His lecture style delivery turned a room-full of senior health colleagues into willing students as he carefully explained how Lagos State was able to plan for the health needs of its residents, the challenges of leading such a complex state, and the work that went into preparing for potential health emergencies.

Answering the question on the state’s preparedness for another epidemic four years post-Ebola, he stated, “I wouldn’t say we are 100% prepared for the next big disease outbreak, I would say we are better prepared than we were in 2014, but we still have a long way to go.”

He also spoke in detail about the Lagos State Health Insurance Scheme, which made health insurance mandatory for all Lagos residents, after the Health Insurance Bill was passed in 2015. He pointed out that the Lagos State Health plan has three different service packages.

On lessons learned Dr. Idris shared his perspective on, amongst other things, health promotion and disease prevention. “Our fixation on hospital care is not right…we seem to prepare our people to get sick and go to hospitals. The right health-seeking behaviour must be encouraged through health promotion,” he said, adding that as a country, Nigeria’s focus must shift from just infrastructure building and hospital care to encouraging behavioural change in order to prevent diseases in our communities.

His presentation whetted more than a few appetites as hands shot up all over the room during the moderated discussion session. Fellow public servants, colleagues from the development sector and private health players had listened, and now were ready, like eager students to engage the professor. Questions ranged from issues of effective leadership, navigating the politics of the state while trying to deliver results, and sustainability. The hands kept going up until the Moderator, Country Manager for IQVIA West Africa, Remi Adeseun, brought the discussions to a close.

Dr. Ifeanyi Nsofor, Director Policy & Advocacy at Nigeria Health Watch, closed the discussions by thanking Dr. Idris for sharing his experiences and lessons learned. He made one salient request of Dr. Idris; that he should work hard to ensure that the Lagos State Health Insurance Scheme works, and works well, as Nigeria begins to point itself in the direction of Universal Health Coverage. He noted that, “If Lagos state gets health insurance right, other states will get it right and if Nigeria gets it right, Africa will get it right”. We continue to advocate for the establishment of State Health Insurance Laws by all states across the country as one step that will help bring basic health care services closer to Nigeria’s estimated 190 million people.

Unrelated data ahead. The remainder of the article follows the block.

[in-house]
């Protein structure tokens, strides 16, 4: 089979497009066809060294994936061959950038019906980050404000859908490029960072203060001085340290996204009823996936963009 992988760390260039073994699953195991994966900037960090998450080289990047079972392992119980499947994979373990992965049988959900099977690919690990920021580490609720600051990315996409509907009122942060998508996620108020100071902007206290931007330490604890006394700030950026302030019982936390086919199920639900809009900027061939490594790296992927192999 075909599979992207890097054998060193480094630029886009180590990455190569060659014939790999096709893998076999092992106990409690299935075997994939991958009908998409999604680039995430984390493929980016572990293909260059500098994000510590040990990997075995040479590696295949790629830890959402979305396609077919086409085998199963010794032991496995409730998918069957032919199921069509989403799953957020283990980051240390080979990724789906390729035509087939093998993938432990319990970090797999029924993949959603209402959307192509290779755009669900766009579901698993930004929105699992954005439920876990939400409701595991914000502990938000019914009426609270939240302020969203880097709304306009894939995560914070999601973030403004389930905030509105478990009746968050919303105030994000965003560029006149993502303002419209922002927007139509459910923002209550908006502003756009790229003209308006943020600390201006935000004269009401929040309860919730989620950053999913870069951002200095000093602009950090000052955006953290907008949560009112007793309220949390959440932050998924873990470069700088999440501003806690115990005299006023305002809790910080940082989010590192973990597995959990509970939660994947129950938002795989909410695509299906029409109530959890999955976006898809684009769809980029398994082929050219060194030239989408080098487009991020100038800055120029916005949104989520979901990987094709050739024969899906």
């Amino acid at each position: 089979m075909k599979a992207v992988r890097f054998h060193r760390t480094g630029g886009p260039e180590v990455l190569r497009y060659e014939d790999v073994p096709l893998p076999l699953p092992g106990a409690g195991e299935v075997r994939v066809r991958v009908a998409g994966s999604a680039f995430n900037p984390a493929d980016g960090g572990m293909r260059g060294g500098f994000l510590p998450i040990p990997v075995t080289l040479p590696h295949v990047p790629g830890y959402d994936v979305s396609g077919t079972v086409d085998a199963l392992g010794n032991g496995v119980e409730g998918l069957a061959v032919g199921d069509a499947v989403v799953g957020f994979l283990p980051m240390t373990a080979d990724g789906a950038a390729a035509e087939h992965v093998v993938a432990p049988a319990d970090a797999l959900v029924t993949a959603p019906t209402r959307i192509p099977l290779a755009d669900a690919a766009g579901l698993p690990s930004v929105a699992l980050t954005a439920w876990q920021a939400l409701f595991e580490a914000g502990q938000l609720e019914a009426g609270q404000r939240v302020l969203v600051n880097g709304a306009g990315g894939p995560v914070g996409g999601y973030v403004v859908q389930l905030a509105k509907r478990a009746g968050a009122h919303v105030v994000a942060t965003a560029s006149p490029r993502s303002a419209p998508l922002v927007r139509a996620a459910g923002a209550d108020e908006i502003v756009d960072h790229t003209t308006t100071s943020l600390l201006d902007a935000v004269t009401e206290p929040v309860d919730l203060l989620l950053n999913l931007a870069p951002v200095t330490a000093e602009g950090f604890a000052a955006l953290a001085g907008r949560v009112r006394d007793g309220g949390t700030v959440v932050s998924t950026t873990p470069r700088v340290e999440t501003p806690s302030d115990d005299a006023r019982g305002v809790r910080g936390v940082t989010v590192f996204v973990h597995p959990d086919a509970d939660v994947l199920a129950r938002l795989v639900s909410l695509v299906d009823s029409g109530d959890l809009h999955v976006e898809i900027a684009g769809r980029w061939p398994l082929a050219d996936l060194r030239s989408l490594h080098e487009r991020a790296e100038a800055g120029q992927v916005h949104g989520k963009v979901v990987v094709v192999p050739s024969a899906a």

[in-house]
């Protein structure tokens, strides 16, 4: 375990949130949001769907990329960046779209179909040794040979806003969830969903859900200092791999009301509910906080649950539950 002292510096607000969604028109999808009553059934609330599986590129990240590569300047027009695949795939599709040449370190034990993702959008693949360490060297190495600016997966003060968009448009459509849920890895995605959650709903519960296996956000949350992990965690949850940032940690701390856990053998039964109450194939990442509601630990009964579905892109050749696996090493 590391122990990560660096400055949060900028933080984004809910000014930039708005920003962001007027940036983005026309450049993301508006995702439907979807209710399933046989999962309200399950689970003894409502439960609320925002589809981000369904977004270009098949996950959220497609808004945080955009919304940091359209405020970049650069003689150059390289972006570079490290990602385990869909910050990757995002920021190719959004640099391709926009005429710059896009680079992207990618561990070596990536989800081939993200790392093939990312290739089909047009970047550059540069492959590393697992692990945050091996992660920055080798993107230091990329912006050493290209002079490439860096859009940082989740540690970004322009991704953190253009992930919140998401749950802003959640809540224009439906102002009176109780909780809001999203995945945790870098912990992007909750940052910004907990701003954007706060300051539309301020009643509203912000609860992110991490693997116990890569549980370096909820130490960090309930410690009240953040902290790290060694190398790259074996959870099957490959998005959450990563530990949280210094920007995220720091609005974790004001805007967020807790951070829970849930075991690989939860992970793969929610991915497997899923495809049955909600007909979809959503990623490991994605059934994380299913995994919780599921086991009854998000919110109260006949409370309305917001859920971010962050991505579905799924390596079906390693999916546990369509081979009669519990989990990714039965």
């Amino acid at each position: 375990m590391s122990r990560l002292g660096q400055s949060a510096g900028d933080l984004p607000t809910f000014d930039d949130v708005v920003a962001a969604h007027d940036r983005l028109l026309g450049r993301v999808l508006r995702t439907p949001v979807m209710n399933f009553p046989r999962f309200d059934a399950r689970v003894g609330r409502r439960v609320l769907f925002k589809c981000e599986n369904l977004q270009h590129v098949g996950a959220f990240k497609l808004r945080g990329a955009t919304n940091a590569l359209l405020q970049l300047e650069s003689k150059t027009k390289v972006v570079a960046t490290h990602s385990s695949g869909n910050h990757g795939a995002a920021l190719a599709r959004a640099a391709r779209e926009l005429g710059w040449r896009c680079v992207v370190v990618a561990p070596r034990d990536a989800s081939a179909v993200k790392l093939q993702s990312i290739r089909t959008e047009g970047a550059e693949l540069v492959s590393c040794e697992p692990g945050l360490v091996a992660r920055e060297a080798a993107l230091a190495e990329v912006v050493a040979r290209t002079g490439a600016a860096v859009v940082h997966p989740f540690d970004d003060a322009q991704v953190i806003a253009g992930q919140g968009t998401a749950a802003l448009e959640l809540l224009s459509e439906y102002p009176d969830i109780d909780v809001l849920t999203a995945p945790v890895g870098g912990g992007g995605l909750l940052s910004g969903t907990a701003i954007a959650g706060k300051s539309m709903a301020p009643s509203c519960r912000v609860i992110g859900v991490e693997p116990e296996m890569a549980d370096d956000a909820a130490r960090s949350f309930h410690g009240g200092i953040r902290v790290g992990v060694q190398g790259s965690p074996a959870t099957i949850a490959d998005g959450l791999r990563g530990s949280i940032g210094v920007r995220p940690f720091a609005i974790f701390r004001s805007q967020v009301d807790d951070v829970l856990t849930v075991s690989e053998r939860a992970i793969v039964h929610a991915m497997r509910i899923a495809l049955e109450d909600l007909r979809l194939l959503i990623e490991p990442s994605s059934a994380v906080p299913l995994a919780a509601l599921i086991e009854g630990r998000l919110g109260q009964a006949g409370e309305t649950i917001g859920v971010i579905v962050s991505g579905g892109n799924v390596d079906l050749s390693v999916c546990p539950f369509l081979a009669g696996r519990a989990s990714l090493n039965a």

Dr. Jide Idris, at centre, with, from left, Kolapo Fapohunda of Roche Pharmaceuticals, Niger State Commissioner of Health, Dr. Mustapha Jibril, Remi Adeseun, Country Manager of IQVIA West Africa, and Ben

We at Nigeria Health Watch, in keeping with our commitment to challenge poor practice and celebrate achievements in the Nigerian health sector, celebrate Dr Olajide Idris for the consistency and excellence of service he has shown in his public service. We hope that other states will learn from both the success achieved by the Lagos State health sector, and the challenges and learning points that have emerged to emulate the drive and long-range vision that Dr. Idris has exemplified, so that jointly we can build up the Nigerian health sector.

Dr. Idris’ example shows that building an effective health sector is a progressive venture that requires tenacity, dedication, a heart for good governance, great team building, and a good dose of optimism for those days when things may not go as planned. It was Margaret Mead who said, “Never underestimate the ability of a small group of committed individuals to change the world.” To Dr. Idris and his team, we say a heartfelt Ese, Nagode, Daalu, Ese, Sosong, Nagode, Wekobiro, Kubetu, Imela, Miyetti… Thank you… for being committed… for changing your world, and ours.

Do you know anyone, at any level, who is quietly making an impact in the Nigerian health sector? Do let us know by leaving a comment, and if eligible, nominate them for the Nigeria Health Watch, Health Worker award.

Related posts
Thought Leadership

Shifting Power: Three ways Local Government Financial Autonomy can impact Primary Healthcare in Nigeria

4 Mins read
Last week, Nigeria’s Supreme Court delivered a judgement granting financial autonomy to Local Government Areas (LGAs) in a suit filed by the…
Thought Leadership

Catching Up on Zero-Dose and Under-Vaccinated Children in Africa: Insights From UNICEF

5 Mins read
Zubaida Baba Ibrahim [Lead Writer] Since the onset of the COVID-19 pandemic in 2020, immunisation efforts in Africa have experienced a significant…
Thought Leadership

Economic Strains and Contraceptive Barriers are Putting Reproductive Rights at Risk in Nigeria

4 Mins read
Almost everyone of reproductive age (about 4.3 billion people) will not have access to at least one essential reproductive health intervention over…


Leave a Reply

Your email address will not be published. Required fields are marked *